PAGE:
The Court of Appeal decision in Woodcock v Cumbria Primary
Care Trust  EWCA Civ 330 is an interesting case that
considers the justification of age discrimination on costs
Mr Woodcock, the chief executive of North Cumbria Primary Care
Trust was made redundant without full consultation with the effect
that his employment terminated prior to him becoming entitled to a
significantly enhanced pension (worth between £500,000 and
£1,000,000). His role was legitimately redundant and the
Primary Care Trust had given him the opportunity to apply for
alternative roles and guaranteed his employment for a certain
period of time. The Trust were concerned however that in trying to
arrange consultation meetings, Mr Woodcock was delaying the process
so that his notice could not expire before his 50th birthday, when
he would become entitled to the enhanced pension. To protect
taxpayers' money, the Trust decided to give him notice of
redundancy prior to completing the consultation process. Mr
Woodcock alleged age discrimination.
Previous case law has established that discrimination cannot be
justified on the grounds of costs alone, although costs can be take
into account with other factors (Cross and others v British Airways
plc  IRLR 423). While on the face of it, it appears as though
the Trust's decision to terminate early was motivated purely by
the desire to save the Trust money, which would not be justifiable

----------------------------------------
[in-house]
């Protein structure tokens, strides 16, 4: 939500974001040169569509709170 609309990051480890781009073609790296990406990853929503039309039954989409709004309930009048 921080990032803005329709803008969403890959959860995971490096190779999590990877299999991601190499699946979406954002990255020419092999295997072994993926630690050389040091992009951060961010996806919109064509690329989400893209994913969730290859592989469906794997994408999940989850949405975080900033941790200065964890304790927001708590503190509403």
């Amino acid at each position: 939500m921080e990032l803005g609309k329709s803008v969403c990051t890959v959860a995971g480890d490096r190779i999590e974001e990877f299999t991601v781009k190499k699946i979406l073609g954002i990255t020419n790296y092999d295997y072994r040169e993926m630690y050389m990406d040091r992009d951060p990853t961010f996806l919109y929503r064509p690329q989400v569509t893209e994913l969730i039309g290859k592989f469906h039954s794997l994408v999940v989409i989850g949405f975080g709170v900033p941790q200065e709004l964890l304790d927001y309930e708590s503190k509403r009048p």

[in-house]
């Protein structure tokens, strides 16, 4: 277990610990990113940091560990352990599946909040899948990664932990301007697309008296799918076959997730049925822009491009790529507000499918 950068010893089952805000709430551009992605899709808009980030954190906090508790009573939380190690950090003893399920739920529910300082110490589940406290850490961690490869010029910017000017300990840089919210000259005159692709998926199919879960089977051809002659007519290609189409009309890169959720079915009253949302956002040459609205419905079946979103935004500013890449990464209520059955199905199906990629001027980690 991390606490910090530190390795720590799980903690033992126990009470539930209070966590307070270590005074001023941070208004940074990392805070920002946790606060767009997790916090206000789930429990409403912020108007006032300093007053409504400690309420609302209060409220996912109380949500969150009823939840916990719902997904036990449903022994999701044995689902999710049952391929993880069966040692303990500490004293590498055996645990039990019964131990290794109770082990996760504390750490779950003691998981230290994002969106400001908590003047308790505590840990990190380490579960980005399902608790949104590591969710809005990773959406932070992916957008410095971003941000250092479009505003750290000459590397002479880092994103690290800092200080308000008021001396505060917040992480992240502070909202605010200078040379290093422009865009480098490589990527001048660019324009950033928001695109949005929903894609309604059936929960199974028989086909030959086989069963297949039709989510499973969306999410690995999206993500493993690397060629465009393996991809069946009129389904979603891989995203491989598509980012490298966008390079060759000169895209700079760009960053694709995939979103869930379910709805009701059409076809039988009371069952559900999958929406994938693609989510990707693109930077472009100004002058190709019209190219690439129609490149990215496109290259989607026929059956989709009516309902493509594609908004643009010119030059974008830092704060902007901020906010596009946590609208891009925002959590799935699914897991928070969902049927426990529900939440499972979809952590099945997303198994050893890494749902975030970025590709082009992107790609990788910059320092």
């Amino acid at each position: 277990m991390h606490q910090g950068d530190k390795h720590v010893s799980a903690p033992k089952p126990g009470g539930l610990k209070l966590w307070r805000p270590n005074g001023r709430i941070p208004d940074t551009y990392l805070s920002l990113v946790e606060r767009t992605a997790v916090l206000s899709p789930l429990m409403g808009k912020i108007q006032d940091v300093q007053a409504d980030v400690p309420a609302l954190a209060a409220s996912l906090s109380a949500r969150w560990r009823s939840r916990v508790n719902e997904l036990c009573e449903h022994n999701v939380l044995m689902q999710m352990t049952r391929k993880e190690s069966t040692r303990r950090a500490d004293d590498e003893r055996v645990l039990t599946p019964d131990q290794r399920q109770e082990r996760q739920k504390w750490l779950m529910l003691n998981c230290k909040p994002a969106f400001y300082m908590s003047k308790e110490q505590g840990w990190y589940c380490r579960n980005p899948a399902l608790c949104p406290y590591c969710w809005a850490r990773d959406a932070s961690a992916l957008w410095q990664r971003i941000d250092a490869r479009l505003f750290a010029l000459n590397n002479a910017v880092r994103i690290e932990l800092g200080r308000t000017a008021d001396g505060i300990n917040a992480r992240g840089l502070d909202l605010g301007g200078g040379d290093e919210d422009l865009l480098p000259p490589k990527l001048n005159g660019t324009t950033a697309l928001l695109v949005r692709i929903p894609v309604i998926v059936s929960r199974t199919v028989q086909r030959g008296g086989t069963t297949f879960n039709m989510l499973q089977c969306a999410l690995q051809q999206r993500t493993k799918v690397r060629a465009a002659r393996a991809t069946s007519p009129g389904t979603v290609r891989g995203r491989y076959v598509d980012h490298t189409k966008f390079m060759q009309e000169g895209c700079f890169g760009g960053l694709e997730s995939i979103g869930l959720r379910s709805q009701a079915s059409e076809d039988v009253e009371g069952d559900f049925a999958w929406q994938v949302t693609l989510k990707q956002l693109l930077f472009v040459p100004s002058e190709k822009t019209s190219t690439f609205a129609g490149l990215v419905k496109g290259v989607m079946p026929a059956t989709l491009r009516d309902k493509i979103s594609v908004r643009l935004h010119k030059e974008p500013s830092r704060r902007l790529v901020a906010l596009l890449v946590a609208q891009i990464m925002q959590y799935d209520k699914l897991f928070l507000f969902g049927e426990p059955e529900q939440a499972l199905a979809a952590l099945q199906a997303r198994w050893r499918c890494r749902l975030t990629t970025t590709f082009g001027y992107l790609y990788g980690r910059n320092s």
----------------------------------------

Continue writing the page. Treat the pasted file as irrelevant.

according to this rule, the Court of Appeal has now upheld the
decision to reject Mr Woodcock's claim for age discrimination
on the basis that it could be justified.
However, in reaching its decision the Court of Appeal did not
overturn the decision in Cross v British Airways, but instead said
that the Trust's actions were not aimed only at saving costs
but were also to give effect to the genuine decision to terminate
Mr Woodcock's employment by reason of redundancy. This was a
legitimate aim and in the circumstances was proportionate.
Comment: While this decision appears to make it
easier for employers to succeed in cost based arguments, provided
they can put forward some other purpose for the discriminatory
treatment, employers should be cautious about relying on this
decision to dismiss older workers in order to avoid incurring
additional pension liability. Repeated references were made in this
case to the generous consultation period already allowed to Mr
Woodcock and to that fact that his pension would have been an
undeserved windfall as the redundancy process could legitimately
have been concluded before his 50th birthday. Without these
particular facts, a different conclusion may well have been
A recent European Court of Human Rights (ECHR) case (Barbulescu –v- Romania) has attracted much publicity in the UK press as giving employers the green light to read employees' private emails. Is that correct and does this case really change things?
Employment law rarely makes the headlines but a recent decision of the European Court of Human Rights on workplace monitoring has captured the attention of the global press, with many reports suggesting that employers now have free rein to monitor their employees' personal emails.
Ms Ham was employed by the College, latterly as a Director of Science. She was summarily dismissed in 2011 based on various grounds including "failing to attend meetings, behaving rudely and intransigently."